All coconut trees are palm trees, but not all palm trees are coconut trees. Date palms, royal palms, and fan palms are all examples of palm trees. The Palm family is known as Arecaceae. Coconut trees are a species of the genus Cocos, which is a genus of the Arecaceae family.
Let’s dive in further to discuss what this all means.
Breakdown of Palm Trees and Coconut Trees
Every plant that is a palm is from the Arecaceae family. Within the Arecaceae family, there are several genera. Some of the genera with the palm family include Bismarckia, Borassus, Calamus, and, the genus we’re discussing here, Coco.
Within each Arecaceae genus, there are various numbers of species, making up roughly 2,400 total palm species on the planet. The Cocos nucifera, or coconut tree, is the only species within the Coco genus.
That means the coconut tree is only a tiny 0.0005% of the entire Arecaceae family.
You can already see how vastly different the coconut tree is from the rest of the palms in existence.
Telling a Coconut Tree and Palm Tree Apart
Because all coconut trees are palm trees, it’s only necessary to be able to distinguish a coconut tree from the rest of the family. Luckily, there are several physical characteristics you can look for.
Presence of Coconuts
This is the most obvious clue a palm is a coconut tree. If you look up and see coconuts growing, you’re looking at a coconut tree.
With that being said, it’s important to keep in mind that coconuts look and function differently at various stages of growth. A coconut that is green is in the early stages of growth. This is also the time when “coconut water” fills the interior endocarp. When a coconut matures, it turns brown and the water inside begins to harden, producing coconut flesh.
Regardless of the age or color of the coconuts, they all come from the same species.
Did You Know?
Most palm species produce fruit, though they aren’t all edible for human consumption. Palms are angiosperms which are flowering plants that evolved from ferns over 100 million years ago.
Inspect Coconut Leaves
It takes years for a coconut tree to grow and start developing fruit, so spotting coconuts might not be so easy. This is where the leaves can help.
The first thing to look at is how the leaves are actually attached to the trunk.
Coconut tree leaves grow directly out of the trunk, while other palm trees, like the Roystonea genus, have a crownshaft extension at the base of the leaves. The crownshaft on these palms is often a different color than the actual trunk as well.
Once you see how the leaves are attached, it’s time to look at the actual leaves themselves.
Coconut tree fronds are pinnate and have leaflets attached symmetrically along one long stem, known as the rachi. Each rachi with leaflets can grow between 2 and 3 feet long.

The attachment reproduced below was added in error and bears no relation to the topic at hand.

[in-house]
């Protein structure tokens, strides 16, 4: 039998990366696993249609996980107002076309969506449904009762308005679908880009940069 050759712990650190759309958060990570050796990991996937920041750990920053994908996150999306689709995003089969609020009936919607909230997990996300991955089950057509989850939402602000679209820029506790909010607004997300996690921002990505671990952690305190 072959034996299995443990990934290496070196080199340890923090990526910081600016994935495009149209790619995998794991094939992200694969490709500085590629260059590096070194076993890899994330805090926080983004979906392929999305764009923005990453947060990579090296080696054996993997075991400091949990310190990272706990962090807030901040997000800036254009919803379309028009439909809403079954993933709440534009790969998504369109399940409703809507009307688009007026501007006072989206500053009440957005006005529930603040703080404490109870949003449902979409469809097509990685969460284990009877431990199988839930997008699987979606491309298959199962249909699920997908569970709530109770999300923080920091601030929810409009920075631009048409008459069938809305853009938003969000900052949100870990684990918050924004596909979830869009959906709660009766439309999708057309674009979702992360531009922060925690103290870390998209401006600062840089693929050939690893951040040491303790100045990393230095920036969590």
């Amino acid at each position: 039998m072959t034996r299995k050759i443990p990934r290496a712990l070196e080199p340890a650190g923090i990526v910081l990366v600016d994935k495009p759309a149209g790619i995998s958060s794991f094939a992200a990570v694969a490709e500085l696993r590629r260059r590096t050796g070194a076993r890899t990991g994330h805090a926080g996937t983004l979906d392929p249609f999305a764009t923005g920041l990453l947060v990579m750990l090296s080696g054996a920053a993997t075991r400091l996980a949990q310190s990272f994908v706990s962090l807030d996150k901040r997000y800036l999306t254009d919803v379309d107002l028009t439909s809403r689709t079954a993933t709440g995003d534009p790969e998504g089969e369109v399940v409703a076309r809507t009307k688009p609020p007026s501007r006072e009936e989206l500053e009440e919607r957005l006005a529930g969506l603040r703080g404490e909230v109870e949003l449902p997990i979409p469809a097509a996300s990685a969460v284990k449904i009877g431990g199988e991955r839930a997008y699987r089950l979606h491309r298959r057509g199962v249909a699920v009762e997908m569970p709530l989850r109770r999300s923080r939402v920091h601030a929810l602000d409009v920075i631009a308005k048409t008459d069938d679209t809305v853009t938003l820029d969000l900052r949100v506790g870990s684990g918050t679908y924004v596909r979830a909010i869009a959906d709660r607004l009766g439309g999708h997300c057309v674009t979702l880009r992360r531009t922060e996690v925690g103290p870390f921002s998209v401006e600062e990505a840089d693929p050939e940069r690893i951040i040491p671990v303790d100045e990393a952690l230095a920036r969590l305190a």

Seeing this doesn’t immediately signal a coconut tree, but it does rule out palm trees like the Livistona and Washingtonia genera, which have leaves in a fan shape along one central point.
Next, look at the actual leaves themselves. Coconut tree leaves are shaped like feathers with a pointed tip along the rachi. You might even think they look like giant blades of grass, which makes sense since both palms and grasses are monocots. Leaves are bright green when young and darker green as they mature, with a smooth texture.
Check the Trunk
If you still are unable to determine a coconut tree, check the trunk. Coconut tree trunks have a smooth feel to them, while other species, like those in the Phoenix genus (date palms), have a much rougher feel to them.
Beyond just feel, coconut trees generally grow straight up, between 60 and 100 feet tall, with trunks between 1 and 2 feet wide. Other palm trees are much shorter, like those in the Beccariophoenix genus, which have a similar pinnate leaf profile to coconut trees.
Are Coconut and Palm Trees Really Trees?
Coconut and palm trees are trees, but the term “tree” is not an actual scientific taxonomy.
A tree is simply a perennial plant that has developed a trunk that supports various structures of branches and foliage. The family lineage of different trees is why they aren’t grouped into one taxonomy.
Let’s explore this deeper as it relates to coconut and palm trees.
No matter where you live, there’s a good chance you can go outside and spot a tree somewhere.
Let’s hypothetically say you are in the Pacific Northwest, where trees like the Douglas Fir are common, or the Midwest where various spruces and pines grow. Like the coconut and palm trees, we consider firs, spruces, and pines to be trees as well.
Here’s where things get interesting.
All of these “trees” have evolved from ferns, which have been around for hundreds of millions of years. Over time, ferns developed into two groups based on how they reproduce, gymnosperms and angiosperms.
All of the trees mentioned in our example (firs, spruces, and pines) are gymnosperms, which means their seeds develop within a cone. Angiosperms, like coconut and palm trees, develop their seeds within a fruit.
The difference in reproduction is an important characteristic in how we look at plants. All flowering plants are angiosperms which means a coconut tree is actually more similar to a begonia than it is to a spruce tree.
So as you can see, while all of these examples are considered trees, it’s impossible to group them all into one taxonomy.
What are the Differences Between Coconut and Palm Trees?
Coconut trees are within the palm family, which also has other palm tree species. The easiest way to determine a coconut tree from other palm trees is to look for the following:
- A prescence of coconuts growing near the top of the tree.
- Pinnate leaflets on a rachi growing diretly out of the trunk, without a crownshaft.
- Smooth trunk with considerable height.
Next time you’re somewhere with palm trees around, see if you can start seeing these differences.